NICOLA Sturgeon has pledged that Scotland’s councils will have their role enshrined in a written constitution after independence.
However, the move was described as “hot air” by opponents who said the SNP’s record in office has seen the powers of local councils cut.
The Deputy First Minister’s announcement came a day after she had promised that eradicating child poverty would also be in such a constitution.
Ms Sturgeon has argued for a written constitution to cover areas such as free education and a ban on nuclear weapons. She made the latest announcement at the annual conference of local government body Cosla in St Andrews yesterday.
“We will also argue for Scotland’s constitution to guarantee the status and rights of local government,” she said. “The role of Scottish local authorities should be entrenched in a written constitution – a democratic settlement that only independence offers.
“Such constitutional protection is mainstream in developed democracies such as Germany, Denmark and Sweden. Once again, it is the UK which is the exception.
“We believe this should also be the case in a modern, independent Scotland and I look forward to having productive discussions on further details with representatives and champions of local government in Scotland.”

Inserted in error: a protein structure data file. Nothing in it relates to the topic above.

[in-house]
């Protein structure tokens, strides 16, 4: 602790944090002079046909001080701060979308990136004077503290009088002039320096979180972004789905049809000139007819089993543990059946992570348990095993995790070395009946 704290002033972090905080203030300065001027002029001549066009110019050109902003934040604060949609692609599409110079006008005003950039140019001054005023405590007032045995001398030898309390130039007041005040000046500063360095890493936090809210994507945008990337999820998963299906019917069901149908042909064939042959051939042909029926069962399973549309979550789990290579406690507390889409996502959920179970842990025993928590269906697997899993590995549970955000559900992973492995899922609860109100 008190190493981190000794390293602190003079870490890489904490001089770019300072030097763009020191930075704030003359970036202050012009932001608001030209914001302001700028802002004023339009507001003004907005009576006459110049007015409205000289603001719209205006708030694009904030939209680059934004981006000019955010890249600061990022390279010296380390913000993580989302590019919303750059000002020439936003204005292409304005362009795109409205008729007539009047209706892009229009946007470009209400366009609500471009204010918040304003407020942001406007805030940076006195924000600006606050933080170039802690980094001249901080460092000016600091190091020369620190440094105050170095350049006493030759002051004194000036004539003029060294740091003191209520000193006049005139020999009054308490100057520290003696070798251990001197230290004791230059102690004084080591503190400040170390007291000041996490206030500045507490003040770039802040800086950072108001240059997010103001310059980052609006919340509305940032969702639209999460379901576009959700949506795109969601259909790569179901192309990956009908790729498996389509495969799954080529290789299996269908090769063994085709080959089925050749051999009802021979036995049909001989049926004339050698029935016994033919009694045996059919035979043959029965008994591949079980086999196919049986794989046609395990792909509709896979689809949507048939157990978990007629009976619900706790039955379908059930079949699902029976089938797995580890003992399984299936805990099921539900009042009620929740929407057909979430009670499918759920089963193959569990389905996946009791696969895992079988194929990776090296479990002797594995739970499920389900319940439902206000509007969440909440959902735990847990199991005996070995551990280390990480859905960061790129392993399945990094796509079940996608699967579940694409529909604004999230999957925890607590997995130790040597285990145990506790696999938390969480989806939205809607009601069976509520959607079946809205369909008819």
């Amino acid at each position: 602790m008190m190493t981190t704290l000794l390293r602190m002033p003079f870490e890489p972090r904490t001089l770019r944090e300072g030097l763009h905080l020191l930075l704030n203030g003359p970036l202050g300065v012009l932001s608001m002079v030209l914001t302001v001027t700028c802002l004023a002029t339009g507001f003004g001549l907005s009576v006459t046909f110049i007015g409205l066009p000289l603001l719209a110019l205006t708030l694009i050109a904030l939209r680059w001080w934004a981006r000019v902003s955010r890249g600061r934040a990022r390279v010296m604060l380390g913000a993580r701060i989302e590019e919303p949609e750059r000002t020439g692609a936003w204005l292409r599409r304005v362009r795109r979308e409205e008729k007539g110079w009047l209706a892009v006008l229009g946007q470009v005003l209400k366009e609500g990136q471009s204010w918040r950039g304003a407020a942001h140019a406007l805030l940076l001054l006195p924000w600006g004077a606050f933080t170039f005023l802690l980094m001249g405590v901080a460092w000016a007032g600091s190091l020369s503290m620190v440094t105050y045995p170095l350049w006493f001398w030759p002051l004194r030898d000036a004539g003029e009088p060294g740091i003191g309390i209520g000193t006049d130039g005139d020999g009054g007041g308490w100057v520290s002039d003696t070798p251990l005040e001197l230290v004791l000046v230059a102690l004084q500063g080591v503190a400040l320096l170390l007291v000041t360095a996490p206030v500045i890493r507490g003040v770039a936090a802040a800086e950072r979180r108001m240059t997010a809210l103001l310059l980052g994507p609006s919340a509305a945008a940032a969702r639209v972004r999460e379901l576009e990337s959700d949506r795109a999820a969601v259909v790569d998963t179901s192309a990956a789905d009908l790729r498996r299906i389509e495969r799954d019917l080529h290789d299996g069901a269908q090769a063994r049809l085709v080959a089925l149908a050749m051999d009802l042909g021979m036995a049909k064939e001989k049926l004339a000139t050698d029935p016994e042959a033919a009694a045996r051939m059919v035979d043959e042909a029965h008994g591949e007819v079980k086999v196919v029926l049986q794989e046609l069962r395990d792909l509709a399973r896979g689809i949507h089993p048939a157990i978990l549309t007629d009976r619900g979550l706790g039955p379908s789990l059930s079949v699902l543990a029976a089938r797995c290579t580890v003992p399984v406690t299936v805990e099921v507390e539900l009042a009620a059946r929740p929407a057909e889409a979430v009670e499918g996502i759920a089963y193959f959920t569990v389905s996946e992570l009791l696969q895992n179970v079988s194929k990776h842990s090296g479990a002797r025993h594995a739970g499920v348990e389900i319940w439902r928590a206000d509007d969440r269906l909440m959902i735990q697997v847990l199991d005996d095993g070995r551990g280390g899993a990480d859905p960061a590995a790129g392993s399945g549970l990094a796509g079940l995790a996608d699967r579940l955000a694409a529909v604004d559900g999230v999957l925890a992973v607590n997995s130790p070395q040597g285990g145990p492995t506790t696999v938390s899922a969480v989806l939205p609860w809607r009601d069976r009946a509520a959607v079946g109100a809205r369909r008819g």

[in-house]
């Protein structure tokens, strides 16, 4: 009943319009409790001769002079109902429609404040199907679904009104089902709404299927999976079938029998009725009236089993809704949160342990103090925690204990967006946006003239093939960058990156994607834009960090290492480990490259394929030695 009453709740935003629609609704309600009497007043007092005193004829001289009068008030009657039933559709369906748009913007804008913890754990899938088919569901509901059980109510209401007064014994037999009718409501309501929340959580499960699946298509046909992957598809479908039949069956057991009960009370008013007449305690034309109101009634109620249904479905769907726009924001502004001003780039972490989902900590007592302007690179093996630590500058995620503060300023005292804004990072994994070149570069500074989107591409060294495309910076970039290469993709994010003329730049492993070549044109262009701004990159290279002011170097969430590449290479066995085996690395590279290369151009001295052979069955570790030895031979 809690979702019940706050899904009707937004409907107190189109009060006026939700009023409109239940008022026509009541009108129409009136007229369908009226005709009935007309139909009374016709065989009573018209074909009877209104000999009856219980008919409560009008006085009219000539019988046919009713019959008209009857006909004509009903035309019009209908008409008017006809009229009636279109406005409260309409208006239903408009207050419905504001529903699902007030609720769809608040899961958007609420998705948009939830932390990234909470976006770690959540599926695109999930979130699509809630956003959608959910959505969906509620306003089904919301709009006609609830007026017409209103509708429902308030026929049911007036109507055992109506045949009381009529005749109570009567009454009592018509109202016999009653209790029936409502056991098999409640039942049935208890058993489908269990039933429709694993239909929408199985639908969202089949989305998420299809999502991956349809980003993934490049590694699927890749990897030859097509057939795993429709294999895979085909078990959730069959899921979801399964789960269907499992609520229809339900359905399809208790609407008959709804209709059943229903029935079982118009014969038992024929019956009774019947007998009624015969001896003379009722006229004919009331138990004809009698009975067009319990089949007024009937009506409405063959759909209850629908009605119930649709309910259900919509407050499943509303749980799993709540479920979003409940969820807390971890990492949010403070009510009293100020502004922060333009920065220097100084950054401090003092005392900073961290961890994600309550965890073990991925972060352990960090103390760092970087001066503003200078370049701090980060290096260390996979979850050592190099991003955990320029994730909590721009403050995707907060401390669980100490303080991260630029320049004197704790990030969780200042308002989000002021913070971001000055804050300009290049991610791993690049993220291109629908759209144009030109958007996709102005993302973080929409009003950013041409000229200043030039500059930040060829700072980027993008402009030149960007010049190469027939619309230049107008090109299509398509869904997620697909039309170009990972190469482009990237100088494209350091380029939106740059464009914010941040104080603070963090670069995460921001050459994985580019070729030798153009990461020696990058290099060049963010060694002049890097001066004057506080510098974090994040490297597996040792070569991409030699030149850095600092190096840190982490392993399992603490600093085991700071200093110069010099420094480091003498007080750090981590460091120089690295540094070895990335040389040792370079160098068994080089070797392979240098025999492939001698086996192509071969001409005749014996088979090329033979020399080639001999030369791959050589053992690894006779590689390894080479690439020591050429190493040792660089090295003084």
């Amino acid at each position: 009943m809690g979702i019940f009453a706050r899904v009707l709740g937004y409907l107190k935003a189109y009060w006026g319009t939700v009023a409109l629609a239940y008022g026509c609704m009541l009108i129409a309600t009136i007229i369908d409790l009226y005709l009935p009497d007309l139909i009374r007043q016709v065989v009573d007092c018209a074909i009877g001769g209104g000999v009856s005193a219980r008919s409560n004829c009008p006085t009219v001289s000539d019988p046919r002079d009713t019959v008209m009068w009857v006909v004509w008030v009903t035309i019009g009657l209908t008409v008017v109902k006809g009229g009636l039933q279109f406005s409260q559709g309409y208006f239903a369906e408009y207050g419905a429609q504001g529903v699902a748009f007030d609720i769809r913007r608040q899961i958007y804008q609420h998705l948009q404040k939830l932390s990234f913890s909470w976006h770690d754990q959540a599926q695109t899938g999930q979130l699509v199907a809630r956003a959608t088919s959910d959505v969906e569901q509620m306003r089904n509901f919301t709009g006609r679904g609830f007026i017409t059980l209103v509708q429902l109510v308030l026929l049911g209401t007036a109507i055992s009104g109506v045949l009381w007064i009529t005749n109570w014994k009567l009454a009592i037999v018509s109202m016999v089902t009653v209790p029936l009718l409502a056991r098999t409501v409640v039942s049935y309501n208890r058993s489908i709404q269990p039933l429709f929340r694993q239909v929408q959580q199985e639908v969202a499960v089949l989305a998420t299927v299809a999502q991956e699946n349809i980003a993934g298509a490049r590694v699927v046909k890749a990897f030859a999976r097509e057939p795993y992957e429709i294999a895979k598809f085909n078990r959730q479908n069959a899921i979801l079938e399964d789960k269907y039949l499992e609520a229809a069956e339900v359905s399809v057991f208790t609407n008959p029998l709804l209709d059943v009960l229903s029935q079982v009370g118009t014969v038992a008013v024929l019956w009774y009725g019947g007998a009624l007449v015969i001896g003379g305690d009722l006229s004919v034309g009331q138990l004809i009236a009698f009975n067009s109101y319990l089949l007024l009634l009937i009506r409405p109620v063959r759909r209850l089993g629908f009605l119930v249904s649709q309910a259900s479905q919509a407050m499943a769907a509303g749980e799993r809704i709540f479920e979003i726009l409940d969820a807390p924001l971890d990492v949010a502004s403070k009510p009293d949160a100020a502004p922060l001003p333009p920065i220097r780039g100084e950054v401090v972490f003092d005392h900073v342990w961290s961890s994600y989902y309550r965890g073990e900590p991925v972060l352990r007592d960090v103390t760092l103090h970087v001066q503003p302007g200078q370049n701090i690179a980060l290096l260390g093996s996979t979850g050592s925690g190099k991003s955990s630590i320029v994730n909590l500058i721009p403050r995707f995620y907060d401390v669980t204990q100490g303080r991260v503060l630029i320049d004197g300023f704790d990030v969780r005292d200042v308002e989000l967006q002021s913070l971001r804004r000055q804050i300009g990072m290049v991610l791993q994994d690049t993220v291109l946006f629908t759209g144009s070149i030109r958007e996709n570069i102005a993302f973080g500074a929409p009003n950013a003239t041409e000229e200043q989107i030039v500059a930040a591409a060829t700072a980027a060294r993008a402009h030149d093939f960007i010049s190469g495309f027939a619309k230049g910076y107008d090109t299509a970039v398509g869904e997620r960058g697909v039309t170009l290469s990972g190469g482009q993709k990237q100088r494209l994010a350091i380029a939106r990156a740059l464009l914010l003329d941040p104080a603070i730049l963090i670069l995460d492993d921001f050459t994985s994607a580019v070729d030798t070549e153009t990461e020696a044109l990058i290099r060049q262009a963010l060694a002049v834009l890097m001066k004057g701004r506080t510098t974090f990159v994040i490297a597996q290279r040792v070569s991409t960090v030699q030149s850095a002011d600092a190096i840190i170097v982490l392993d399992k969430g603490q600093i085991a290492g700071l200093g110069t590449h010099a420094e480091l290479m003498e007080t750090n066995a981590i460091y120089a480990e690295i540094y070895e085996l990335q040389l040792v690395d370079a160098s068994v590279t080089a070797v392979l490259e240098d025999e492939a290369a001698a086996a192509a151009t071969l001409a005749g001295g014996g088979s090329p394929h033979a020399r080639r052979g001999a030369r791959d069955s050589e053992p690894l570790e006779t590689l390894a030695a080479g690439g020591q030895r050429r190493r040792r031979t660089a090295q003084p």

But the SNP government has faced claims that the creation a single national police force has robbed councils of a key oversight role, while the council tax freeze was effectively imposed on local authorities after finance secretary John Swinney threatened to cut funding.
Ms Sturgeon also focused on the UK government’s welfare changes, including the “bedroom tax” on under-occupied houses.
Such an approach would not be taken if she had a say in an independent Scottish Government, she told the conference.
“As everyone knows, part of the job of councils is to empty the bins. But it is not the job of local government to clear up after the rubbish policies generated by a remote Westminster government that appears clueless about the damage to families and society being wreaked by its ideology-driven social policies,” she said.
The Better Together campaign published a leaked one-year-old Scottish Cabinet document earlier this week in which ministers were warned of “cost pressures” on public spending. It also raised concerns about the volatility of oil revenue, prompting unionists to complain that SNP ministers say one thing privately and another publicly.
The paper also predicted public finances will recover and rise from 2017-18 onwards.
Former chancellor Alistair Darling, who also addressed yesterday’s conference as head of Better Together, said he was sceptical about constitutions.
“I was a lawyer once, Nicola was a lawyer as well. I’m innately suspicious of written constitutions,” he said. “A written constitution without the resources to back it up is hot air.
“We have had the right to free education in Scotland since 1872. What actually matters is not so much your right to education but what happens when you actually get into that school.”